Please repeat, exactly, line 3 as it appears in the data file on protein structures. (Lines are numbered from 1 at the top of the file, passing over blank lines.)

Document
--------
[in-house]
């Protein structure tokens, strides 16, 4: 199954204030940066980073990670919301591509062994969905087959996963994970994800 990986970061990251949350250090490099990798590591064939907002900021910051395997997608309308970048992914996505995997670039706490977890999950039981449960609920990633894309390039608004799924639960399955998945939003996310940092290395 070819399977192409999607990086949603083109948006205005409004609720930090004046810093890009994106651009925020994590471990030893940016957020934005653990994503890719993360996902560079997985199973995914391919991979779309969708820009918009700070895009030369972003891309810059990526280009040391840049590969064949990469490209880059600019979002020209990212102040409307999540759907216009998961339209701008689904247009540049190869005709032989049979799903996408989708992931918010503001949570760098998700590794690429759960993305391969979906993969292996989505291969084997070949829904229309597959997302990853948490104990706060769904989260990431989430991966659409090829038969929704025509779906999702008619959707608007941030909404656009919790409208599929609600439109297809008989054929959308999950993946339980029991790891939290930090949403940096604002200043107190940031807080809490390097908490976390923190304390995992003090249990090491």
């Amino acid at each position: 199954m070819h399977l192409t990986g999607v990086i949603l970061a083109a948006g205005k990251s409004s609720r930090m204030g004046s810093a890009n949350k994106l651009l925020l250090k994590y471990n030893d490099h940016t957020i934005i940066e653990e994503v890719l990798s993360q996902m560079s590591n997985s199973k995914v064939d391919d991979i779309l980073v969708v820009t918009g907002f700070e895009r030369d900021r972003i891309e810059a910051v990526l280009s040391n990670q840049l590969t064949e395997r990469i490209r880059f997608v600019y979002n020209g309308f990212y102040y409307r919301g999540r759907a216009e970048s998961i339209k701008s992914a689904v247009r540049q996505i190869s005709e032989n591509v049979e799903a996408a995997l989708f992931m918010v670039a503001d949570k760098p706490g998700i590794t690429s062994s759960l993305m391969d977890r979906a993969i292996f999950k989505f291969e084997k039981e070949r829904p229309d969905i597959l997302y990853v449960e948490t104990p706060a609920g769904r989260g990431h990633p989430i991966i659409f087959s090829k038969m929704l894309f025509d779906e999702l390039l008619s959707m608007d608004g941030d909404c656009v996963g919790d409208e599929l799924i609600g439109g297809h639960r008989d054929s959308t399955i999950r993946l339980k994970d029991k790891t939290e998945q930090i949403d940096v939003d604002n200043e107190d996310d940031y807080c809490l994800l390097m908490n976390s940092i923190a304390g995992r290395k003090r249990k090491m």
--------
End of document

């Amino acid at each position: 199954m070819h399977l192409t990986g999607v990086i949603l970061a083109a948006g205005k990251s409004s609720r930090m204030g004046s810093a890009n949350k994106l651009l925020l250090k994590y471990n030893d490099h940016t957020i934005i940066e653990e994503v890719l990798s993360q996902m560079s590591n997985s199973k995914v064939d391919d991979i779309l980073v969708v820009t918009g907002f700070e895009r030369d900021r972003i891309e810059a910051v990526l280009s040391n990670q840049l590969t064949e395997r990469i490209r880059f997608v600019y979002n020209g309308f990212y102040y409307r919301g999540r759907a216009e970048s998961i339209k701008s992914a689904v247009r540049q996505i190869s005709e032989n591509v049979e799903a996408a995997l989708f992931m918010v670039a503001d949570k760098p706490g998700i590794t690429s062994s759960l993305m391969d977890r979906a993969i292996f999950k989505f291969e084997k039981e070949r829904p229309d969905i597959l997302y990853v449960e948490t104990p706060a609920g769904r989260g990431h990633p989430i991966i659409f087959s090829k038969m929704l894309f025509d779906e999702l390039l008619s959707m608007d608004g941030d909404c656009v996963g919790d409208e599929l799924i609600g439109g297809h639960r008989d054929s959308t399955i999950r993946l339980k994970d029991k790891t939290e998945q930090i949403d940096v939003d604002n200043e107190d996310d940031y807080c809490l994800l390097m908490n976390s940092i923190a304390g995992r290395k003090r249990k090491m």